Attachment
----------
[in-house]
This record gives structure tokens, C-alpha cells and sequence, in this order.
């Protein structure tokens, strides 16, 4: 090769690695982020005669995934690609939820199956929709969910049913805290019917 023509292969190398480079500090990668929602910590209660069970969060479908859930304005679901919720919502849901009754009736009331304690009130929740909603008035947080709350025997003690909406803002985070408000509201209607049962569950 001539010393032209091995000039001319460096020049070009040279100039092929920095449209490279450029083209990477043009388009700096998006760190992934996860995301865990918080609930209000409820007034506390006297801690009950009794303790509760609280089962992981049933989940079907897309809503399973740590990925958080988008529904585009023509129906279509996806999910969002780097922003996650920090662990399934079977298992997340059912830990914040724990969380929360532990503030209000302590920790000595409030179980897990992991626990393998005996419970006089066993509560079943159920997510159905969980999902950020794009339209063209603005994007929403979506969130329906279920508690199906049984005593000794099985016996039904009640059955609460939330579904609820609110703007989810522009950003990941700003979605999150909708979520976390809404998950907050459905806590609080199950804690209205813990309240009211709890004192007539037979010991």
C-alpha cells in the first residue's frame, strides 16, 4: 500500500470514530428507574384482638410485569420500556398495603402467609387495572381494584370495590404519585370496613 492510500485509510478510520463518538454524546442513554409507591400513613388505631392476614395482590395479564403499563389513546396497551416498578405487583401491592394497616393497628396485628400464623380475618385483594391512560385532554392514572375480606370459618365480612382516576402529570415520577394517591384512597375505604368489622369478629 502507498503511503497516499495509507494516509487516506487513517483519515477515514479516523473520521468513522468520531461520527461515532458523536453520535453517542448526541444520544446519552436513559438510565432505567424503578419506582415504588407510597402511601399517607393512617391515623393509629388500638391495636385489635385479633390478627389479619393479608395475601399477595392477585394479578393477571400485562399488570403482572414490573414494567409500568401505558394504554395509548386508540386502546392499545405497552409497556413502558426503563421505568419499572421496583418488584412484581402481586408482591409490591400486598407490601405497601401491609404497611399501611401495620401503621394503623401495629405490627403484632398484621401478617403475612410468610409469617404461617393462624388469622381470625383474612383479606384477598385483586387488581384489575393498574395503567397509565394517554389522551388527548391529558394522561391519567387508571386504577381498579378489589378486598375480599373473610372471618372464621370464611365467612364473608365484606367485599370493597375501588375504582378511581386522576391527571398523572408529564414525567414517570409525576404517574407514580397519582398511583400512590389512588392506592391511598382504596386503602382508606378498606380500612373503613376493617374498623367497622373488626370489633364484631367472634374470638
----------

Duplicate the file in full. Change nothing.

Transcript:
[in-house]
This record gives structure tokens, C-alpha cells and sequence, in this order.
């Protein structure tokens, strides 16, 4: 090769690695982020005669995934690609939820199956929709969910049913805290019917 023509292969190398480079500090990668929602910590209660069970969060479908859930304005679901919720919502849901009754009736009331304690009130929740909603008035947080709350025997003690909406803002985070408000509201209607049962569950 001539010393032209091995000039001319460096020049070009040279100039092929920095449209490279450029083209990477043009388009700096998006760190992934996860995301865990918080609930209000409820007034506390006297801690009950009794303790509760609280089962992981049933989940079907897309809503399973740590990925958080988008529904585009023509129906279509996806999910969002780097922003996650920090662990399934079977298992997340059912830990914040724990969380929360532990503030209000302590920790000595409030179980897990992991626990393998005996419970006089066993509560079943159920997510159905969980999902950020794009339209063209603005994007929403979506969130329906279920508690199906049984005593000794099985016996039904009640059955609460939330579904609820609110703007989810522009950003990941700003979605999150909708979520976390809404998950907050459905806590609080199950804690209205813990309240009211709890004192007539037979010991």
C-alpha cells in the first residue's frame, strides 16, 4: 500500500470514530428507574384482638410485569420500556398495603402467609387495572381494584370495590404519585370496613 492510500485509510478510520463518538454524546442513554409507591400513613388505631392476614395482590395479564403499563389513546396497551416498578405487583401491592394497616393497628396485628400464623380475618385483594391512560385532554392514572375480606370459618365480612382516576402529570415520577394517591384512597375505604368489622369478629 502507498503511503497516499495509507494516509487516506487513517483519515477515514479516523473520521468513522468520531461520527461515532458523536453520535453517542448526541444520544446519552436513559438510565432505567424503578419506582415504588407510597402511601399517607393512617391515623393509629388500638391495636385489635385479633390478627389479619393479608395475601399477595392477585394479578393477571400485562399488570403482572414490573414494567409500568401505558394504554395509548386508540386502546392499545405497552409497556413502558426503563421505568419499572421496583418488584412484581402481586408482591409490591400486598407490601405497601401491609404497611399501611401495620401503621394503623401495629405490627403484632398484621401478617403475612410468610409469617404461617393462624388469622381470625383474612383479606384477598385483586387488581384489575393498574395503567397509565394517554389522551388527548391529558394522561391519567387508571386504577381498579378489589378486598375480599373473610372471618372464621370464611365467612364473608365484606367485599370493597375501588375504582378511581386522576391527571398523572408529564414525567414517570409525576404517574407514580397519582398511583400512590389512588392506592391511598382504596386503602382508606378498606380500612373503613376493617374498623367497622373488626370489633364484631367472634374470638